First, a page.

In an embodiment, a memory system using an external ECC engine applied across one or more die may provide a benefit of combining error probabilities of such die so that a number or errors per code word may remain below a threshold. For example, errors from multiple die may be combined in such a way that although there may be an error on multiple data transactions, a number of errors per code word, to which a correction process is applied, may be more probable to remain below a threshold of an ECC engine that corrects less bits externally than would be required to obtain the same result if an ECC engine were in a die. In other words, it may be easier to use one 3-bit ECC at a system level that is able to handle bits of many die than it is to obtain the same results by finding an appropriate equivalent ECC corrector inside a die. In addition, an external corrector may be relatively easy to swap out for a larger corrector (e.g., a 6-bit ECC), if so desired.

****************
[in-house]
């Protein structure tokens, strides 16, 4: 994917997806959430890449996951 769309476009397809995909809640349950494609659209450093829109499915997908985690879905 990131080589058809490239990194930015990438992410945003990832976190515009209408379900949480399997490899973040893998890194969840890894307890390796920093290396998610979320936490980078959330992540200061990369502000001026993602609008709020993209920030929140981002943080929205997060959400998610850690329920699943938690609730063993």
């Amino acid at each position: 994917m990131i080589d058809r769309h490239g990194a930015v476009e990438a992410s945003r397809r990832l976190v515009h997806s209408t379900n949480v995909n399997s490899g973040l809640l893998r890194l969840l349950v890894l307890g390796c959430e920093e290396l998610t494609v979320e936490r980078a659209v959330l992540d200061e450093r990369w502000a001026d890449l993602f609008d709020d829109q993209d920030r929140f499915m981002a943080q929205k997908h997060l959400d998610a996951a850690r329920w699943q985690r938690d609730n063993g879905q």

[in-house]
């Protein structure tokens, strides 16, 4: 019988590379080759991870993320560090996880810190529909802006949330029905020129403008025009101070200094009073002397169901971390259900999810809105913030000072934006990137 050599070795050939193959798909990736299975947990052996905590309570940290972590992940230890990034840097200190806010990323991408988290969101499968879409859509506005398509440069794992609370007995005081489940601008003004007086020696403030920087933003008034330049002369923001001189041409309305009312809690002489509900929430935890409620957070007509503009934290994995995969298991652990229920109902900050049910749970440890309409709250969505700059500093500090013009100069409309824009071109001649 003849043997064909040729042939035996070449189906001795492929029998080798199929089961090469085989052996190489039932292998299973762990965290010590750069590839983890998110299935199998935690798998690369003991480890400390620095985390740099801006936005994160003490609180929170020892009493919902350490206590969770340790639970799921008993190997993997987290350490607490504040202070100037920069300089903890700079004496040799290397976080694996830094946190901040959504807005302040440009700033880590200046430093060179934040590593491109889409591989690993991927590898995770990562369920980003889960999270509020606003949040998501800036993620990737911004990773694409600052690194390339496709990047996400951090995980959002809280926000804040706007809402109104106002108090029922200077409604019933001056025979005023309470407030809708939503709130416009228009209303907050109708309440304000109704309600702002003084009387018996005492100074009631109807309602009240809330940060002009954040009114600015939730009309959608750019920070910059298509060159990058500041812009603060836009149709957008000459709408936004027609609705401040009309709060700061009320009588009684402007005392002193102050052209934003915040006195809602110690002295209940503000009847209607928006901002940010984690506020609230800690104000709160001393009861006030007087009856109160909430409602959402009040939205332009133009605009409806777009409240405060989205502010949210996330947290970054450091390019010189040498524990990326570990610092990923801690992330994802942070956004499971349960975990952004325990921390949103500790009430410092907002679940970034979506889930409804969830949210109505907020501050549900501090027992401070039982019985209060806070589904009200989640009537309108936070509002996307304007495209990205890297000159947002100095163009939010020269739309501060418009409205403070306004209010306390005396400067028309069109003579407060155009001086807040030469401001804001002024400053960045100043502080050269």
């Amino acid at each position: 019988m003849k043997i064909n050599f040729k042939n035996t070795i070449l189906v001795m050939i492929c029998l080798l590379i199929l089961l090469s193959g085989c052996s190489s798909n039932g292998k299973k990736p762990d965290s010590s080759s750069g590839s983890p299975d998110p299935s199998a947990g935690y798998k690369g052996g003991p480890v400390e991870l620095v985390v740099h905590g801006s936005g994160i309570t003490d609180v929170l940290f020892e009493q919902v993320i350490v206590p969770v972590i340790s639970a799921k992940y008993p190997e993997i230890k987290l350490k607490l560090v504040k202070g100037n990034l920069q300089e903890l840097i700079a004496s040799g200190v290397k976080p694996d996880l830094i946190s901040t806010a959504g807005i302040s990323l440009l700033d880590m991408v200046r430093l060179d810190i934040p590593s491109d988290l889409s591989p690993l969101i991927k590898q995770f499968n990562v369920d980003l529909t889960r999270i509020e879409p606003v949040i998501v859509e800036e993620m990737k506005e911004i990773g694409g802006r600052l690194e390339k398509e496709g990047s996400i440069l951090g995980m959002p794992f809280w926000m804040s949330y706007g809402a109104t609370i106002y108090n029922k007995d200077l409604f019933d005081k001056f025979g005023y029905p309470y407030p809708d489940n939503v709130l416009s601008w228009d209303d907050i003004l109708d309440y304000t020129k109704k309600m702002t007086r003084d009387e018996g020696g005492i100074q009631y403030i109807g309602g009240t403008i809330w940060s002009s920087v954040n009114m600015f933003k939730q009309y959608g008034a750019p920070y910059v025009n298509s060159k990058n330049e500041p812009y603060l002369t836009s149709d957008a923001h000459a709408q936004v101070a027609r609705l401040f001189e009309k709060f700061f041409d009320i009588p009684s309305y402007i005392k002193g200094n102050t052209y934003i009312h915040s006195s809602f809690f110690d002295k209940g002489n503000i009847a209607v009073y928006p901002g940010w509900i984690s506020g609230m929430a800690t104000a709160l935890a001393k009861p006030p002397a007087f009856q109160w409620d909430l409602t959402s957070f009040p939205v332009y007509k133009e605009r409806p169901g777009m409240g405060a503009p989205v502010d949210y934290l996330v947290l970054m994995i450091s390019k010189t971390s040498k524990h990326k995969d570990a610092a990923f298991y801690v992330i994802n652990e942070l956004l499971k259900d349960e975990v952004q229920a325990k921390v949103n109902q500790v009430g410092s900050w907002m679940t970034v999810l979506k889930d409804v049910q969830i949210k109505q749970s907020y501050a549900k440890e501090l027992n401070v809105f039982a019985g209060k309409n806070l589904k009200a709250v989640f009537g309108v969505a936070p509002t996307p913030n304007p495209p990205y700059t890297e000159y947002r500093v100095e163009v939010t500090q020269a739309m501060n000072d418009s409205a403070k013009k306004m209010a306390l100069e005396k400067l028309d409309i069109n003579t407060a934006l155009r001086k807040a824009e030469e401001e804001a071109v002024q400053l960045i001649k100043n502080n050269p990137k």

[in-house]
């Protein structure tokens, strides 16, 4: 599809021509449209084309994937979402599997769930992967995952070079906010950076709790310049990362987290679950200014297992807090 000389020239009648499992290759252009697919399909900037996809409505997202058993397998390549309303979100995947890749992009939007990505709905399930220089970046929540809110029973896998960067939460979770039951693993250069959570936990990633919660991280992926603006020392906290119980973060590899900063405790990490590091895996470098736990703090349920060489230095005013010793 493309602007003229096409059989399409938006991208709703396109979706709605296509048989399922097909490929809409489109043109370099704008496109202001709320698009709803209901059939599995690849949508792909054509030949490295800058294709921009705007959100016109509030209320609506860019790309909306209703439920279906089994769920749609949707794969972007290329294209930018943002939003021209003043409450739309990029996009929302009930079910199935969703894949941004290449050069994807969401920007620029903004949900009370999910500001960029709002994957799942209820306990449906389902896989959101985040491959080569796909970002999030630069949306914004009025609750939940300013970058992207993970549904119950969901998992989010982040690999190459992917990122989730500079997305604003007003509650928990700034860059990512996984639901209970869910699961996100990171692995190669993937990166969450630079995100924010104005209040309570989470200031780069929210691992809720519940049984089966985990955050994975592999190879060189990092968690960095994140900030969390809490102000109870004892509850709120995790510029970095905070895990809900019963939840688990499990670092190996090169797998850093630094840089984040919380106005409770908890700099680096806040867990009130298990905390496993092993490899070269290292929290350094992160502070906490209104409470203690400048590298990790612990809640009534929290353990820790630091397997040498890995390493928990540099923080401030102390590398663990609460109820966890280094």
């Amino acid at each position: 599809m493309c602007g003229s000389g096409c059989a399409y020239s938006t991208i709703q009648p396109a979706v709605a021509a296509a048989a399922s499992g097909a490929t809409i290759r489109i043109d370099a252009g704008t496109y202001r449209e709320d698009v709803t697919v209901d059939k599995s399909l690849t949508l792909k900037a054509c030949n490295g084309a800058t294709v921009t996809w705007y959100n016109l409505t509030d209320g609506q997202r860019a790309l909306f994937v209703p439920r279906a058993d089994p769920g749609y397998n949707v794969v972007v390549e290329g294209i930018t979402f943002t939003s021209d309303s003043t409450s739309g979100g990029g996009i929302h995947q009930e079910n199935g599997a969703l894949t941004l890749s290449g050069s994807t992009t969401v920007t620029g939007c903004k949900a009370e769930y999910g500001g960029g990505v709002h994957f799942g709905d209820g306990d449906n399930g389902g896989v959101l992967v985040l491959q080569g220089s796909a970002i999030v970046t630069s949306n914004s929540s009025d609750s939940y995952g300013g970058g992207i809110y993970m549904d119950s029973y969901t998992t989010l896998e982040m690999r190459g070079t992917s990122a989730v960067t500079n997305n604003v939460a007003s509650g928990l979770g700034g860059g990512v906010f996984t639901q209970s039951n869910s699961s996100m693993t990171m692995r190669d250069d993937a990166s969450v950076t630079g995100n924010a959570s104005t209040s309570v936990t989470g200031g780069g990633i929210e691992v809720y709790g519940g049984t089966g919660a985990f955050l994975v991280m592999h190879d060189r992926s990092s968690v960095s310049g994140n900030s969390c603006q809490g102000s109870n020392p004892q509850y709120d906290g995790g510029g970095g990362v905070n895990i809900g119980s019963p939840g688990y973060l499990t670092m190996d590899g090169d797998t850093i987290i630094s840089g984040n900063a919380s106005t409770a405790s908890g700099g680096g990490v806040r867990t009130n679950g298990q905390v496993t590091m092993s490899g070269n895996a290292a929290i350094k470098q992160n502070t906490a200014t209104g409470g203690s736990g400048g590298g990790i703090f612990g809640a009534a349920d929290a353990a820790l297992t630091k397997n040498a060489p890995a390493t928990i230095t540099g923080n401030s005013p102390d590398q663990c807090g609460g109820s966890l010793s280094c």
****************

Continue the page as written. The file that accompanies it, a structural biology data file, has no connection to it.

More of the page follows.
FIG. 1 is a schematic block diagram illustrating a portion of a computing system 100, according to an embodiment. A processor 110 may process executable instructions to read/write signals representative of information from/to a memory system 120 via a memory controller 130. In a particular implementation, memory controller 130 may manage a flow of information between processor 110 and one or more memory modules 140. For example, memory controller 130 may manage read and/or write processes in response to instructions from processor 110. Memory controller 130 may be integrated with processor 110 or memory system 120, as indicated in FIG. 1, or may comprise a discrete semiconductor chip, for example. Memory system 120 may comprise a solid-state drive (SSD) memory that includes multiple memory modules 140 functionally arranged parallel with one another, for example. According to a particular embodiment, one or more portions of memory system 120 may store signals representative of data and/or information as expressed by a particular state of memory system 120. For example, an electronic signal representative of data and/or information may be “stored” in a portion of memory system by affecting or changing the state of such portions of memory system 120 to represent data and/or information as binary information (e.g., ones and zeros). As such, in a particular implementation, such a change of state of the portion of memory to store a signal representative of data and/or information constitutes a transformation of memory system 120 to a different state or thing. Of course, details of such a computing system are merely examples, and claimed subject matter is not so limited.